This is the Skywatch Line for Monday and Tuesday, January 14th and 15th.
The Sun sets at 4:45 PM; night falls at 6:26. Dawn breaks at 5:43 AM and ends with the Sun rising at 7:23.
The First Quarter Moon dominates the sky. Monday’s Moon begins the evening in Pisces, but migrates into Cetus by nightfall. It blazes with minus 10th magnitude on both nights. The Moon sets at 1:14 AM on Tuesday and at 2:18 AM on Wednesday.
Mars, in Pisces, is the only easily seen planet. It appears about 88% lit, shines with zero magnitude and lies about 5º high in the South. It is best observed at 4:53 PM and sets at 11:10 PM.
Neptune occupies Aquarius, about 25º below and to Mars’ left. Neptune glows with 8th magnitude and appears a tiny 2.2 arc-seconds, 36º high; it sets at 9 PM. Uranus, in Pisces, is brighter with 5th magnitude and a larger 3.6 arc-seconds in our telescopes. However, it lies only 5º from the brilliant Moon, which hinders observation. Uranus is best observed at 6:06 PM and sets at 12:48 AM.
Comet P46/Wirtanen is still available for viewing. The comet is pulling away, so its image in telescopes is constantly shrinking and becoming dimmer. Wirtanen is quite close to the star Omega Ursae Majoris, which forms the nose of the Great Bear. Recent reports are the comet appears as a 6.6 magnitude haze. Up all night, it is best observed at 6:06 AM.
Finder charts for Neptune, Uranus and Wirtanen are available from various astronomy media.
Dawn brings new bright planets. Venus, in Ophiuchus, rises at 3:54 AM, flashing with minus 4th magnitude and about 16º high at Civil Dawn. Venus’ 22 arc-seconds in size appears as a 55% crescent. Jupiter shares Ophiuchus with Venus, but lies about 7º below. It glimmers with minus 1st magnitude and appears about 32 arc-seconds in size at an altitude of 9º above the eastern horizon.
Saturn returns to our skies by rising in Sagittarius at 6:39 AM. It glows at zero magnitude, appears about 15 arc-seconds in size, but is about 2º high in the East. It requires an unobstructed horizon to be seen.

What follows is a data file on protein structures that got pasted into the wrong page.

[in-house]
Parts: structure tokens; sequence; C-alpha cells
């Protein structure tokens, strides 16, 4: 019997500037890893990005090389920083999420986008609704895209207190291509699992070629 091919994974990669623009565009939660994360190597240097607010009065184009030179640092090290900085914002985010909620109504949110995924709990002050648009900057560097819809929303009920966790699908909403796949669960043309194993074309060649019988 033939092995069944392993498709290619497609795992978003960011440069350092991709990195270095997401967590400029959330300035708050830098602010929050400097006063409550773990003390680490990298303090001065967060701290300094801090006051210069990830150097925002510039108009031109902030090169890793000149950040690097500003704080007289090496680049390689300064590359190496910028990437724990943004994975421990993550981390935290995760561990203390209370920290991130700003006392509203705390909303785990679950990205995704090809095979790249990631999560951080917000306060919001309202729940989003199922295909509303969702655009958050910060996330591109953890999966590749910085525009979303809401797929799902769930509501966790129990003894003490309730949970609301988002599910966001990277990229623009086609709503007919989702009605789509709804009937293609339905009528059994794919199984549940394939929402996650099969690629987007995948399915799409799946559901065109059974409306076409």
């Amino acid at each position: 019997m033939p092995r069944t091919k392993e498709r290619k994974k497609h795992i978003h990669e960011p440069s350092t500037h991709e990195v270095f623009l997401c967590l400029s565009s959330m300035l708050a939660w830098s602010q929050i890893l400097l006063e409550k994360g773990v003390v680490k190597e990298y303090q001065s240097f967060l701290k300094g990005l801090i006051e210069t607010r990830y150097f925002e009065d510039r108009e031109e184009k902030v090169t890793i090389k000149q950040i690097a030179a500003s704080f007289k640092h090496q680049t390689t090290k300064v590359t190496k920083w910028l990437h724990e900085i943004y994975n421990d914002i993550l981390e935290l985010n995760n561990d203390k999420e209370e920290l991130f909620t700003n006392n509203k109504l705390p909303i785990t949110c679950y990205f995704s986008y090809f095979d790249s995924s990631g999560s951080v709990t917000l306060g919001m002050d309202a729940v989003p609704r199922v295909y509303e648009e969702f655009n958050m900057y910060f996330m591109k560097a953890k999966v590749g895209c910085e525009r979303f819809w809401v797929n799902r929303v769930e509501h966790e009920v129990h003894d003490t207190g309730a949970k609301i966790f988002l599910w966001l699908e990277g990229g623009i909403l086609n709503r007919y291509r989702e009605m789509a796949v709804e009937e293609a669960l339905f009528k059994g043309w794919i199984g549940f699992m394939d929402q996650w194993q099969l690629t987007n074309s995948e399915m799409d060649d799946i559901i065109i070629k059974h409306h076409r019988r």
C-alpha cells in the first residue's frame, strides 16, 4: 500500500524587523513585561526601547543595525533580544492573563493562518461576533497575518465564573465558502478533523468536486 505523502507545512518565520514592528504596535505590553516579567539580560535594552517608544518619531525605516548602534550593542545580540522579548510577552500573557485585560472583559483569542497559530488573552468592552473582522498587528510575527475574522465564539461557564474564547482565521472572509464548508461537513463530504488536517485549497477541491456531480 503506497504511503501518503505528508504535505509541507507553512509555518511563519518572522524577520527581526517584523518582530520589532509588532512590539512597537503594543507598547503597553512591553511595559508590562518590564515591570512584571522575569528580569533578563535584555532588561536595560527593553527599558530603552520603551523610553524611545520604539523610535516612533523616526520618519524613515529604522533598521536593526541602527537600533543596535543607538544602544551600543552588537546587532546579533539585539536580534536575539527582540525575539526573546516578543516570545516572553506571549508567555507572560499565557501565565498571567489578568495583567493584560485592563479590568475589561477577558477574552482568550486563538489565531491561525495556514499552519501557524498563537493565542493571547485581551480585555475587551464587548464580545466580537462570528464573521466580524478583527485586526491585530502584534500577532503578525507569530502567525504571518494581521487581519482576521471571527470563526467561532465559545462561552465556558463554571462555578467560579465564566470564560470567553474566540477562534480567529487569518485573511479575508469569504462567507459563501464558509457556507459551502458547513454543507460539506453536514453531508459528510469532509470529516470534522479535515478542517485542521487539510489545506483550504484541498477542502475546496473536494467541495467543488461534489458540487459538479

By nightfall, Orion is already high in the southeastern sky. The bright white star Rigel marks the mighty hunter’s knee. A dim line of stars begins at Rigel and flows westward and downward until it disappears below the horizon. This is the river Eridanus. To see the full extent of this heavenly waterway, one must travel to Florida. There, Eridanus ends with the bright star Achernar, which literally means, “star at the river’s end.” The identity of this stream is a bit of a mystery. Ancient authors differ as to whether it refers to the Euphrates or the Nile. Both rivers were revered from time immemorial. Both were the sources of water and bountiful harvests. It is no coincidence that all civilizations and cities were founded along the banks of great rivers. The ancients thought of the Earth as an island surrounded by an immense body of water. The creation story in the Book of Genesis alludes to this view, as do Babylonian creation myths. The sky also bears out this vision. For the past several months we have been observing water related constellations. Delphinus (the Dolphin), and Capricornus (the Sea Goat), began the procession, followed by Aquarius, Cetus and Pisces. Eridanus spills its heavenly waters to sustain this celestial aquarium.
The Albany Area Amateur Astronomers hold their monthly meeting on Thursday, January 17th, at 7:30PM at miSci. Dr Evan Halstead will talk about “The Expanding Universe”. He earned bachelor degrees in physics and electrical engineering and a PhD in Physics all at the University of Buffalo. He is a cosmologist and professor of Physics at Skidmore College who has studied gravitational collapse, black holes, and Big Bang inflationary fields.
All club events are free and open to the public.